António Martins, 30 April 1998

There is a big confusion about the gyronny flag colour order in the law about portuguese municipal flags.
Sérgio Horta, 18 Feb 2001

While most printed flags have identical revreses with illegible writing, some quality flags have two identical images of the coat of arms sewn or embriodered on each side. The gyrony or quarterly background of the flag is naturaly not reversed in the reverse, though, the colors being thus in opposite positions.
António Martins, 30 Aug 2001

List of currently covered portuguese municipal flags

This list is growing everyday, as material contributed by visitors and list members from the last two years is finnaly edited. Please check often!

This list is growing everyday, as material contributed by visitors and list members from the last two years is finnaly edited. Please check often!

Municipal coats of arms

Often charges

Often ad nauseam, invariably shaped as a wavy fess at the point of the shield, these stand for rivers (blue and white) or sea (green and white), sometimes combined. May also be only one (usually fimbriated) or as many as nine.
António Martins, 07 Aug 2001
Castle and tower:
Castles are probably the most often motive on portuguese municipal arms, for virtually every municipality seat has or had some kind of fortress.
António Martins, 16 Jun 1998
The quina, either single or in a group of five, set in cross, are also a common motive, usually attributed to municipalities (or communes) with some regal background.
António Martins, 16 Jun 1998
Santiago cross:
This purple (sometimes red) sword like cross can be found in many southwestern Portugal municipal coats of arms.
António Martins, 19 Feb 1998
(Portuguese) Templar cross:
Templar cross, very common in portuguese subnational heraldry.
Jorge Candeias, 19 Apr 1998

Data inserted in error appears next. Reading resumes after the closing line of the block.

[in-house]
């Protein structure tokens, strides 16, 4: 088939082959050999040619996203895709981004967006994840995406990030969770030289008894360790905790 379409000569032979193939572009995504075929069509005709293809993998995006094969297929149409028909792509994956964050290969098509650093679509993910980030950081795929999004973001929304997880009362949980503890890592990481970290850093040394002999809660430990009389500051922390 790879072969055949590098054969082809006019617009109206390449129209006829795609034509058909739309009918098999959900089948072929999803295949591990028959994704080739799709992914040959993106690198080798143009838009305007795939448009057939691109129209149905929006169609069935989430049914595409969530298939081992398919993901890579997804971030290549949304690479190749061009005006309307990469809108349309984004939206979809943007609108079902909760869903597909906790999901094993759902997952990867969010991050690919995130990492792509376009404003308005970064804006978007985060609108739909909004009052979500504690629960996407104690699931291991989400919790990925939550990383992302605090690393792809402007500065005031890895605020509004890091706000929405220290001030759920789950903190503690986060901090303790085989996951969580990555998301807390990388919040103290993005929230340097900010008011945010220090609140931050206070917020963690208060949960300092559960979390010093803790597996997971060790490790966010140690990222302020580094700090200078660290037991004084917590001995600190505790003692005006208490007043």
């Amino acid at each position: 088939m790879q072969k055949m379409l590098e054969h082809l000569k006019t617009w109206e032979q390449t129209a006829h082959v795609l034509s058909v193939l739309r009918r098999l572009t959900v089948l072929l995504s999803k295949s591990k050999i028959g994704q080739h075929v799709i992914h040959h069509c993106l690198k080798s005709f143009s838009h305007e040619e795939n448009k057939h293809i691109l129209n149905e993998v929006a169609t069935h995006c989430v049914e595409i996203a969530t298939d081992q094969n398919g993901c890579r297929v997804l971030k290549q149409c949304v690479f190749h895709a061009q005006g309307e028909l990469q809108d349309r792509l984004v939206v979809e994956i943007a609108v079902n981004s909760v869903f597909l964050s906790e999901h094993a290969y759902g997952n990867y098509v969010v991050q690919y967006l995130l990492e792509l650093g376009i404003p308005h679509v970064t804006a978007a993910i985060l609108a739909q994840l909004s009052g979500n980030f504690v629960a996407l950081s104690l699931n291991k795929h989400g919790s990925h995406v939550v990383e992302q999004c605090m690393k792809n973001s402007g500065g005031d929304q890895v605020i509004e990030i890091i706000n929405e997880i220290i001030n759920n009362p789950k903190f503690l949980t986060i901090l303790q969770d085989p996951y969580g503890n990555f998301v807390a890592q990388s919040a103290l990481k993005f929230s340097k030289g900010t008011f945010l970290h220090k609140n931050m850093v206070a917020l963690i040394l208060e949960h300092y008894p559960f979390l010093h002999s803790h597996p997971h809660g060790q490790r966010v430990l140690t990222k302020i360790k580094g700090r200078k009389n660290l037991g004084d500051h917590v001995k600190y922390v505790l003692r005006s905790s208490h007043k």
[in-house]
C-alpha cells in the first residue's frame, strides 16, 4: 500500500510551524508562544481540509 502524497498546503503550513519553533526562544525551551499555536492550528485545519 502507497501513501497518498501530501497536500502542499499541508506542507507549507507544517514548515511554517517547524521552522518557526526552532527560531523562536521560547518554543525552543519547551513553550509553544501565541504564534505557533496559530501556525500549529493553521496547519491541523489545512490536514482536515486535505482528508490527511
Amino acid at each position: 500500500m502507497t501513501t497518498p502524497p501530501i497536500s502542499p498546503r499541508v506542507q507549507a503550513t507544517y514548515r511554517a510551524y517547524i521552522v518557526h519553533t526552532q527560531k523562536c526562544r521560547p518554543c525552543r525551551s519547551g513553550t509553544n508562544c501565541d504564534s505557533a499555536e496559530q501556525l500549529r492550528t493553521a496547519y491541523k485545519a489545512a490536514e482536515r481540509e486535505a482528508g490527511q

Christ Knights’ cross:
It was used in the Discovery sail ships, and has been used as an ubiquous symbol of Portugal ever since. That said it features in relatively few subnational coats of arms, even if it is quite often
António Martins, 14 Jan 1997 and 07 Oct 2001

Logos vs. coats of arms

A phenomenon is being repeated with some frequence in recent years and in many municipalities: Whenever the newly elected municipal government is lead by a party formerly in the municipal opposition, the former municipal logo (something that become common place in almost all municipalities) is discarded a new one is created.

This has probably to do with the fact that municipal logos are created by local advertisement agencies, and the new mayor’s “friends” in that particular field may not be the same as the former’s — or in general, has perhaps to do with the ephemerousness of commercial campaign logos in general. One thing is though certain: this has little political meaning in itself, as the logos, new and old, have never any evident political element.

For what it is worth, I know no situation where a reelected mayor (or a new mayor from the same party as the former) has caused a radical change in the municipal logo. This may imply that the municipal logo (and the flags with it) are more and more clearly seen as the symbol of the municipal “cabinet”, while the coat of arms and the official municipal flag are seen as the symbol of the municipality itself and its administrative and representative power.

This trend is perhaps a welcome clarification and dismantles the need to “chose” between a municipal logo and a municipal coat of arms, as they become more and more distinct in their meaning and usage.

António Martins, 26 Aug 2003